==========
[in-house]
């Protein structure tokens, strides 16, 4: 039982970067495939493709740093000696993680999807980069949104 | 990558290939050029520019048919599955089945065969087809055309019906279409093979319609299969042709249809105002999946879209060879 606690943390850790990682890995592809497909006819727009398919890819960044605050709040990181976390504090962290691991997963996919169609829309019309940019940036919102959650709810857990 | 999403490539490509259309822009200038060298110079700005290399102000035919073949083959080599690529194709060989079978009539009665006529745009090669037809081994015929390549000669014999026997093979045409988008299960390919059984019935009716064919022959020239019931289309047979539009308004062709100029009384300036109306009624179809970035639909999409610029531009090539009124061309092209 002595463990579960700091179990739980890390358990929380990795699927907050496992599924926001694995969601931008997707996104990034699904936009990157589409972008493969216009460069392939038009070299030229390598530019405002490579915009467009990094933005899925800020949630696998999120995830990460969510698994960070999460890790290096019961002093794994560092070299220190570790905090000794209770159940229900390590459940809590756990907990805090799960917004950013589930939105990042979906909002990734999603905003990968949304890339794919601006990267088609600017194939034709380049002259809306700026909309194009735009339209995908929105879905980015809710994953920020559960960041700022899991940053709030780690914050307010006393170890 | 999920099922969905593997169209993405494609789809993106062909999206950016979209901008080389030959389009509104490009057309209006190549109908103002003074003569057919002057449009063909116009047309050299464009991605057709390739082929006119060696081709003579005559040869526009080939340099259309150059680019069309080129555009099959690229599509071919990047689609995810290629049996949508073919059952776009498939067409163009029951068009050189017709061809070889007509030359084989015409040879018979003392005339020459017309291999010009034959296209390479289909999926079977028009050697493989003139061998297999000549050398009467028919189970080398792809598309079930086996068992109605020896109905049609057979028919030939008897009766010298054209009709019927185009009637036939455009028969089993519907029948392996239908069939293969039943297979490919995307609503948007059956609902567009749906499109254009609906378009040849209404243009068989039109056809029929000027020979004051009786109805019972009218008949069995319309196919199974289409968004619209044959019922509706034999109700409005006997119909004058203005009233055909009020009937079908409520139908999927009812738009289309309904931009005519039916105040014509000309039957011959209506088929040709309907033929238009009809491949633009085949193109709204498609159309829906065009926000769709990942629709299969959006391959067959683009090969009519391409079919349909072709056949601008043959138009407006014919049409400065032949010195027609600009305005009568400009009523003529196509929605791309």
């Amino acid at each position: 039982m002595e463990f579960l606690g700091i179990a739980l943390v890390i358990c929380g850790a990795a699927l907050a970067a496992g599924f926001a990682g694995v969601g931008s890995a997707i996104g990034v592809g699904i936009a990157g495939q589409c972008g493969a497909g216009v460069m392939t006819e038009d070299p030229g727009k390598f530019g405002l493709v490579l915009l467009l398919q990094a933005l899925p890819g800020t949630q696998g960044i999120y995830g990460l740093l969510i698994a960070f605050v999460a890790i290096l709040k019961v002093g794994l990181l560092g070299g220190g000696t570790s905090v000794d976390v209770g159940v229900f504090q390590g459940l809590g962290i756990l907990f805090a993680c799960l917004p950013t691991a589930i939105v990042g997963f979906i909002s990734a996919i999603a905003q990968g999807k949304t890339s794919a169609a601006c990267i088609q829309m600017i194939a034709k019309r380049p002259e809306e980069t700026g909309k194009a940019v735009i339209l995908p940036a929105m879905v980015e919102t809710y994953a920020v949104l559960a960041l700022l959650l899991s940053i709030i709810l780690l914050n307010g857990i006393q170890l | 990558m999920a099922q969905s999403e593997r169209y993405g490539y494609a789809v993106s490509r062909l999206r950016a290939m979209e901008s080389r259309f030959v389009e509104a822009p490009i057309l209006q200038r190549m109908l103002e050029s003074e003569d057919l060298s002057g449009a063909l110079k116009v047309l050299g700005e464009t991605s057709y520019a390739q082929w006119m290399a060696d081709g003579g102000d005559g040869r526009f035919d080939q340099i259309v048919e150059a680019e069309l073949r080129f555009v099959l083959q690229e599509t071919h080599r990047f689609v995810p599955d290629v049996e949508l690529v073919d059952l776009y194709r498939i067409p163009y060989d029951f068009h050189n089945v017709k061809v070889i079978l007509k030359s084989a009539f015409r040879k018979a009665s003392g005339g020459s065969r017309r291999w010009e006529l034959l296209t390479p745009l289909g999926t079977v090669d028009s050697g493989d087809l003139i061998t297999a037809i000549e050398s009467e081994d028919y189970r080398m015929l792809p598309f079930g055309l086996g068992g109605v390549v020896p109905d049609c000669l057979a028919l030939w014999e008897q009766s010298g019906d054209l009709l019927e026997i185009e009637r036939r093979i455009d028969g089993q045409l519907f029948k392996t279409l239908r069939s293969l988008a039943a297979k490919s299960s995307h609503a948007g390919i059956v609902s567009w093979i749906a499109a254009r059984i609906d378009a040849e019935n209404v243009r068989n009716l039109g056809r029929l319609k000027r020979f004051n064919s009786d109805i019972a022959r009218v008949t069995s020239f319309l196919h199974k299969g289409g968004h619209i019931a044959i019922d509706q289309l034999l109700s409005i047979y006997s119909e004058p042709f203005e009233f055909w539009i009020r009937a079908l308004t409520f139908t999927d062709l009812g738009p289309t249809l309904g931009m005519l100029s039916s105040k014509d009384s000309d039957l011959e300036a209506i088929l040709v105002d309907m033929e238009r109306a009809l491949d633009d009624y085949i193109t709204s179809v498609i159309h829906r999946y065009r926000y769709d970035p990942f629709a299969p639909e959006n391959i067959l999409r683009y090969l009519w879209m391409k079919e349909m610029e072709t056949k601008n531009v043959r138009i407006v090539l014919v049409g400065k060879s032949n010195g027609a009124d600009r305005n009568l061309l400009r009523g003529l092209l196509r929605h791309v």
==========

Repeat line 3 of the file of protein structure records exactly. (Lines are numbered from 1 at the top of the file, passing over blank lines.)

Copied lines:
């Amino acid at each position: 039982m002595e463990f579960l606690g700091i179990a739980l943390v890390i358990c929380g850790a990795a699927l907050a970067a496992g599924f926001a990682g694995v969601g931008s890995a997707i996104g990034v592809g699904i936009a990157g495939q589409c972008g493969a497909g216009v460069m392939t006819e038009d070299p030229g727009k390598f530019g405002l493709v490579l915009l467009l398919q990094a933005l899925p890819g800020t949630q696998g960044i999120y995830g990460l740093l969510i698994a960070f605050v999460a890790i290096l709040k019961v002093g794994l990181l560092g070299g220190g000696t570790s905090v000794d976390v209770g159940v229900f504090q390590g459940l809590g962290i756990l907990f805090a993680c799960l917004p950013t691991a589930i939105v990042g997963f979906i909002s990734a996919i999603a905003q990968g999807k949304t890339s794919a169609a601006c990267i088609q829309m600017i194939a034709k019309r380049p002259e809306e980069t700026g909309k194009a940019v735009i339209l995908p940036a929105m879905v980015e919102t809710y994953a920020v949104l559960a960041l700022l959650l899991s940053i709030i709810l780690l914050n307010g857990i006393q170890l | 990558m999920a099922q969905s999403e593997r169209y993405g490539y494609a789809v993106s490509r062909l999206r950016a290939m979209e901008s080389r259309f030959v389009e509104a822009p490009i057309l209006q200038r190549m109908l103002e050029s003074e003569d057919l060298s002057g449009a063909l110079k116009v047309l050299g700005e464009t991605s057709y520019a390739q082929w006119m290399a060696d081709g003579g102000d005559g040869r526009f035919d080939q340099i259309v048919e150059a680019e069309l073949r080129f555009v099959l083959q690229e599509t071919h080599r990047f689609v995810p599955d290629v049996e949508l690529v073919d059952l776009y194709r498939i067409p163009y060989d029951f068009h050189n089945v017709k061809v070889i079978l007509k030359s084989a009539f015409r040879k018979a009665s003392g005339g020459s065969r017309r291999w010009e006529l034959l296209t390479p745009l289909g999926t079977v090669d028009s050697g493989d087809l003139i061998t297999a037809i000549e050398s009467e081994d028919y189970r080398m015929l792809p598309f079930g055309l086996g068992g109605v390549v020896p109905d049609c000669l057979a028919l030939w014999e008897q009766s010298g019906d054209l009709l019927e026997i185009e009637r036939r093979i455009d028969g089993q045409l519907f029948k392996t279409l239908r069939s293969l988008a039943a297979k490919s299960s995307h609503a948007g390919i059956v609902s567009w093979i749906a499109a254009r059984i609906d378009a040849e019935n209404v243009r068989n009716l039109g056809r029929l319609k000027r020979f004051n064919s009786d109805i019972a022959r009218v008949t069995s020239f319309l196919h199974k299969g289409g968004h619209i019931a044959i019922d509706q289309l034999l109700s409005i047979y006997s119909e004058p042709f203005e009233f055909w539009i009020r009937a079908l308004t409520f139908t999927d062709l009812g738009p289309t249809l309904g931009m005519l100029s039916s105040k014509d009384s000309d039957l011959e300036a209506i088929l040709v105002d309907m033929e238009r109306a009809l491949d633009d009624y085949i193109t709204s179809v498609i159309h829906r999946y065009r926000y769709d970035p990942f629709a299969p639909e959006n391959i067959l999409r683009y090969l009519w879209m391409k079919e349909m610029e072709t056949k601008n531009v043959r138009i407006v090539l014919v049409g400065k060879s032949n010195g027609a009124d600009r305005n009568l061309l400009r009523g003529l092209l196509r929605h791309v």